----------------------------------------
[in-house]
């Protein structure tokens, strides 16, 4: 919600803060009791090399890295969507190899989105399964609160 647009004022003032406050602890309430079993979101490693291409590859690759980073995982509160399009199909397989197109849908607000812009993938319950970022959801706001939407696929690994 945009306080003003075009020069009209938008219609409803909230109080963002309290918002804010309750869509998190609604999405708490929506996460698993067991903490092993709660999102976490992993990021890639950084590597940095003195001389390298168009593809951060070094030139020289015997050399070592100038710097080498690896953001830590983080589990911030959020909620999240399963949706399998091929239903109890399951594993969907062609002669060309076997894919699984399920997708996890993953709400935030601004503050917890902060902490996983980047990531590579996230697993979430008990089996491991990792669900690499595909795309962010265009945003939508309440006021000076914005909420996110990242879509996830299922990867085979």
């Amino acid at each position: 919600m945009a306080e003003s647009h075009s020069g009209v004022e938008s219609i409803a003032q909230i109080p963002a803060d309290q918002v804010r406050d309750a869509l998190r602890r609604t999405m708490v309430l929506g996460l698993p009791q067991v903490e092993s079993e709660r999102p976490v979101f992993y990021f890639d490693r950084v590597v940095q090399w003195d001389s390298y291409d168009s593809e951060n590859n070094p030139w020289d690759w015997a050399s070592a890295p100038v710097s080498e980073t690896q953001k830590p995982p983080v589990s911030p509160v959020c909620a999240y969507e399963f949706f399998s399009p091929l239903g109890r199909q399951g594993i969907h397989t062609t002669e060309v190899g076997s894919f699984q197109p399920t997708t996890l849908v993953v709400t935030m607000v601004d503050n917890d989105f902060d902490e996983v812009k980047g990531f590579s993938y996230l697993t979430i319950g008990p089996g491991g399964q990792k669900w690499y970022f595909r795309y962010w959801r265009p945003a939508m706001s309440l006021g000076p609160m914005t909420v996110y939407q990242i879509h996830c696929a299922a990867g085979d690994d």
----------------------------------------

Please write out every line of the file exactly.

[in-house]
């Protein structure tokens, strides 16, 4: 919600803060009791090399890295969507190899989105399964609160 647009004022003032406050602890309430079993979101490693291409590859690759980073995982509160399009199909397989197109849908607000812009993938319950970022959801706001939407696929690994 945009306080003003075009020069009209938008219609409803909230109080963002309290918002804010309750869509998190609604999405708490929506996460698993067991903490092993709660999102976490992993990021890639950084590597940095003195001389390298168009593809951060070094030139020289015997050399070592100038710097080498690896953001830590983080589990911030959020909620999240399963949706399998091929239903109890399951594993969907062609002669060309076997894919699984399920997708996890993953709400935030601004503050917890902060902490996983980047990531590579996230697993979430008990089996491991990792669900690499595909795309962010265009945003939508309440006021000076914005909420996110990242879509996830299922990867085979």
């Amino acid at each position: 919600m945009a306080e003003s647009h075009s020069g009209v004022e938008s219609i409803a003032q909230i109080p963002a803060d309290q918002v804010r406050d309750a869509l998190r602890r609604t999405m708490v309430l929506g996460l698993p009791q067991v903490e092993s079993e709660r999102p976490v979101f992993y990021f890639d490693r950084v590597v940095q090399w003195d001389s390298y291409d168009s593809e951060n590859n070094p030139w020289d690759w015997a050399s070592a890295p100038v710097s080498e980073t690896q953001k830590p995982p983080v589990s911030p509160v959020c909620a999240y969507e399963f949706f399998s399009p091929l239903g109890r199909q399951g594993i969907h397989t062609t002669e060309v190899g076997s894919f699984q197109p399920t997708t996890l849908v993953v709400t935030m607000v601004d503050n917890d989105f902060d902490e996983v812009k980047g990531f590579s993938y996230l697993t979430i319950g008990p089996g491991g399964q990792k669900w690499y970022f595909r795309y962010w959801r265009p945003a939508m706001s309440l006021g000076p609160m914005t909420v996110y939407q990242i879509h996830c696929a299922a990867g085979d690994d």